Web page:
Was Joshua/Leelah well served? Of course not. Could her suicide have been prevented?

Maybe. I say maybe because we have no knowledge of other issues. Depression is a tricky beast and sometimes it is driven by external circumstances, but often it is not. What the suicide note does not say is that she was also seeing a psychiatrist who had prescribed meds. No counselor or therapist has 100% success at preventing suicide attempts. And we do know that for those under eighteen, antidepressants can have the effect of increasing suicidal ideations. Personal experience and research studies confirm, that simply going to a therapist will not necessarily help. The sad reality is that many forms of therapy have no significant positive impact on depression and some even have been shown to make it worse. While it is convenient to blame all this on Leelah’s parents, such attacks assume they were experts to begin with and could choose a therapist that would actually help. They weren’t so they had to rely on the support system they had in their lives. Unfortunately for all involved, they were not pointed to the right kind of therapists.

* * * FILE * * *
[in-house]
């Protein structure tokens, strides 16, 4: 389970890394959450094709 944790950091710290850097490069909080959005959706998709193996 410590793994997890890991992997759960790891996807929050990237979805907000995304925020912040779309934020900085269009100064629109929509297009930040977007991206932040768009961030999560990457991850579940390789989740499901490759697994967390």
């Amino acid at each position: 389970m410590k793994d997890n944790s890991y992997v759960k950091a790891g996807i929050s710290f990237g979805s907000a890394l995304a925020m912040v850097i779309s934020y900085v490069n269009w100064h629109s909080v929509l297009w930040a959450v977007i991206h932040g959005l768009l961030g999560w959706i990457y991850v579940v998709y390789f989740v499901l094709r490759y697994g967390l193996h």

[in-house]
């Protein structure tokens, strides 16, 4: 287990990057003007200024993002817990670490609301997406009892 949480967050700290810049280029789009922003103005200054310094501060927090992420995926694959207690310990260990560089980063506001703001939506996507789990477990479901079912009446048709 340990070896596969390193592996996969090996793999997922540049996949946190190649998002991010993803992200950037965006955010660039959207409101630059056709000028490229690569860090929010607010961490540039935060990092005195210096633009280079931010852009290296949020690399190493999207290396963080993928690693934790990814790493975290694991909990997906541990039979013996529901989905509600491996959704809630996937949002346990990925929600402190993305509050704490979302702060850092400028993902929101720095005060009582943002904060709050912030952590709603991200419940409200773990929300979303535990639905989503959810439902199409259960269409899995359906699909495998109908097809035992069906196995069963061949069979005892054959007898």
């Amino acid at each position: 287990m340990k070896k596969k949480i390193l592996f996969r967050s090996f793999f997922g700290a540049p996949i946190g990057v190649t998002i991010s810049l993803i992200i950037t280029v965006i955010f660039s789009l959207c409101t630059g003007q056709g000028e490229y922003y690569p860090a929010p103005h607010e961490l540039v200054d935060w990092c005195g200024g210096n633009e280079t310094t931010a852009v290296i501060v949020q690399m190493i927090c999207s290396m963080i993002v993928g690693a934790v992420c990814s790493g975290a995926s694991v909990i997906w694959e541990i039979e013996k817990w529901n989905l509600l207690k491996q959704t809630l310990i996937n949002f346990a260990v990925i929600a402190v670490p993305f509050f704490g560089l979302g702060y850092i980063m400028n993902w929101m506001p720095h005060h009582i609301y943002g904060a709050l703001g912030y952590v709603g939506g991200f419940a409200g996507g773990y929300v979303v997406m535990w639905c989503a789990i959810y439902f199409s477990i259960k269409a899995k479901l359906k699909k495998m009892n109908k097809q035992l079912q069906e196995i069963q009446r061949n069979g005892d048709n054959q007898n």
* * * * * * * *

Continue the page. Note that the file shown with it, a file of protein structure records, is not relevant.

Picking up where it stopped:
Additionally, even if they had not chosen a conservative “Christian” counselor, there is no way of knowing if Leelah simply would have expressed a different focus of anger and despair in the suicide note. There is a very high comorbidity between suicide and gender dysphoria. There are a great deal of potential reasons why that might be, but to nail one down in any particular case is very difficult. What we can say is to attack the parents for doing everything they knew to do to help their child is both unfair and counter-productive.

Thus we have the tragedy of Leelah.

There were no winners in this story, only losers. Importantly, there were no villains, only victims.

The true “villain” isn’t a person, but a sex-negative ideology that is amorphous and is much more difficult to attack. The creation of specific villains does nothing to help this family or others who suffer from depression and/or gender dysphoria but is the work of charlatans who seek to use this tragedy for their own ends.

We who seek to make a better, more sex-positive world, must not fall prey to the desire to punish those who are harmed by sex-negativity. If those of us who are committed to a sex-positive world are not going to set the example, then who will?